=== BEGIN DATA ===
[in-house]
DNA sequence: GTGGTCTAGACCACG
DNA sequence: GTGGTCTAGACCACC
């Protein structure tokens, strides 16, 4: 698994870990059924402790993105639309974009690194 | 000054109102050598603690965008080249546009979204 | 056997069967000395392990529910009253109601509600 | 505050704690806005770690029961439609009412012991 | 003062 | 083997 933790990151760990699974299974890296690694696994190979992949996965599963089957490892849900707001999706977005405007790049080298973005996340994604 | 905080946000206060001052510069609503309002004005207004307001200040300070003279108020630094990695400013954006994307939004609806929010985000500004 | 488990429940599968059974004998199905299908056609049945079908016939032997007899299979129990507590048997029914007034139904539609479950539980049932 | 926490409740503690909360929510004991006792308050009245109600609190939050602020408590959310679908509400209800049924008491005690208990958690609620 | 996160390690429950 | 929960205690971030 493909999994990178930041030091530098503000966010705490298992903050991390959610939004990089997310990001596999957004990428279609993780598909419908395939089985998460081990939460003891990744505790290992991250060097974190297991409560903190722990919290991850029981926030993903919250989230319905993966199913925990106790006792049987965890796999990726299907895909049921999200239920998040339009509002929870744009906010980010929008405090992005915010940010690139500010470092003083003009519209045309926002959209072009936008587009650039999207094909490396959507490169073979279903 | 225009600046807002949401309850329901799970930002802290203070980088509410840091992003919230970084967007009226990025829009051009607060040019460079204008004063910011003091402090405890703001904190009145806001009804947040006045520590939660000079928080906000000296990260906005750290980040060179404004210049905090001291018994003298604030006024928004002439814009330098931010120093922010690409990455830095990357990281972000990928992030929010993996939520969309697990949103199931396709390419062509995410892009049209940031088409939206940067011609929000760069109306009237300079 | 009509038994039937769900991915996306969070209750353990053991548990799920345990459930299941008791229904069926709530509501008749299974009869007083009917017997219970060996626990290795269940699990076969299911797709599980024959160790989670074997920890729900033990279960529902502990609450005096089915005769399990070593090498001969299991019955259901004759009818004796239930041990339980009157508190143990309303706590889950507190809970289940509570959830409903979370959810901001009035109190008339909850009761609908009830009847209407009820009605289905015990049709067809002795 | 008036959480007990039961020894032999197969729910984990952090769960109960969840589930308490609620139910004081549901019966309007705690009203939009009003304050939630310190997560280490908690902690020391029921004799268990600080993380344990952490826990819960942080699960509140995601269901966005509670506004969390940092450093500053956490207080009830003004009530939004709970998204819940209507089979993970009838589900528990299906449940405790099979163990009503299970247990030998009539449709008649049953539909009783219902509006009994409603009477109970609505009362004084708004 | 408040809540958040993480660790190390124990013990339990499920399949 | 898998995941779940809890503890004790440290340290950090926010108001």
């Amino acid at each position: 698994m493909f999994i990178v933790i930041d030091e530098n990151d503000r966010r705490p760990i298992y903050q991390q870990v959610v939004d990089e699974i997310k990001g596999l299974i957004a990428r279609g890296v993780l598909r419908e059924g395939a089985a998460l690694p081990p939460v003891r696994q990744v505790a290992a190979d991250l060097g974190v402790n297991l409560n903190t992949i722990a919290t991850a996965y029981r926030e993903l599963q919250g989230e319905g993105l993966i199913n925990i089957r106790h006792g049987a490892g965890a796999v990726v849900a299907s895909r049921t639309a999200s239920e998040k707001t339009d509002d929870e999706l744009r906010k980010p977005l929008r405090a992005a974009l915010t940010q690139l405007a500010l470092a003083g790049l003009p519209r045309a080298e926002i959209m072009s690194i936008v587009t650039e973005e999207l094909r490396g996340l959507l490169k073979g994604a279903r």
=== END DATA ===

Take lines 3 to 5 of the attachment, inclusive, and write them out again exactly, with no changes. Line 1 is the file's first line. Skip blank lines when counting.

DNA sequence: GTGGTCTAGACCACC
């Protein structure tokens, strides 16, 4: 698994870990059924402790993105639309974009690194 | 000054109102050598603690965008080249546009979204 | 056997069967000395392990529910009253109601509600 | 505050704690806005770690029961439609009412012991 | 003062 | 083997 933790990151760990699974299974890296690694696994190979992949996965599963089957490892849900707001999706977005405007790049080298973005996340994604 | 905080946000206060001052510069609503309002004005207004307001200040300070003279108020630094990695400013954006994307939004609806929010985000500004 | 488990429940599968059974004998199905299908056609049945079908016939032997007899299979129990507590048997029914007034139904539609479950539980049932 | 926490409740503690909360929510004991006792308050009245109600609190939050602020408590959310679908509400209800049924008491005690208990958690609620 | 996160390690429950 | 929960205690971030 493909999994990178930041030091530098503000966010705490298992903050991390959610939004990089997310990001596999957004990428279609993780598909419908395939089985998460081990939460003891990744505790290992991250060097974190297991409560903190722990919290991850029981926030993903919250989230319905993966199913925990106790006792049987965890796999990726299907895909049921999200239920998040339009509002929870744009906010980010929008405090992005915010940010690139500010470092003083003009519209045309926002959209072009936008587009650039999207094909490396959507490169073979279903 | 225009600046807002949401309850329901799970930002802290203070980088509410840091992003919230970084967007009226990025829009051009607060040019460079204008004063910011003091402090405890703001904190009145806001009804947040006045520590939660000079928080906000000296990260906005750290980040060179404004210049905090001291018994003298604030006024928004002439814009330098931010120093922010690409990455830095990357990281972000990928992030929010993996939520969309697990949103199931396709390419062509995410892009049209940031088409939206940067011609929000760069109306009237300079 | 009509038994039937769900991915996306969070209750353990053991548990799920345990459930299941008791229904069926709530509501008749299974009869007083009917017997219970060996626990290795269940699990076969299911797709599980024959160790989670074997920890729900033990279960529902502990609450005096089915005769399990070593090498001969299991019955259901004759009818004796239930041990339980009157508190143990309303706590889950507190809970289940509570959830409903979370959810901001009035109190008339909850009761609908009830009847209407009820009605289905015990049709067809002795 | 008036959480007990039961020894032999197969729910984990952090769960109960969840589930308490609620139910004081549901019966309007705690009203939009009003304050939630310190997560280490908690902690020391029921004799268990600080993380344990952490826990819960942080699960509140995601269901966005509670506004969390940092450093500053956490207080009830003004009530939004709970998204819940209507089979993970009838589900528990299906449940405790099979163990009503299970247990030998009539449709008649049953539909009783219902509006009994409603009477109970609505009362004084708004 | 408040809540958040993480660790190390124990013990339990499920399949 | 898998995941779940809890503890004790440290340290950090926010108001």
């Amino acid at each position: 698994m493909f999994i990178v933790i930041d030091e530098n990151d503000r966010r705490p760990i298992y903050q991390q870990v959610v939004d990089e699974i997310k990001g596999l299974i957004a990428r279609g890296v993780l598909r419908e059924g395939a089985a998460l690694p081990p939460v003891r696994q990744v505790a290992a190979d991250l060097g974190v402790n297991l409560n903190t992949i722990a919290t991850a996965y029981r926030e993903l599963q919250g989230e319905g993105l993966i199913n925990i089957r106790h006792g049987a490892g965890a796999v990726v849900a299907s895909r049921t639309a999200s239920e998040k707001t339009d509002d929870e999706l744009r906010k980010p977005l929008r405090a992005a974009l915010t940010q690139l405007a500010l470092a003083g790049l003009p519209r045309a080298e926002i959209m072009s690194i936008v587009t650039e973005e999207l094909r490396g996340l959507l490169k073979g994604a279903r």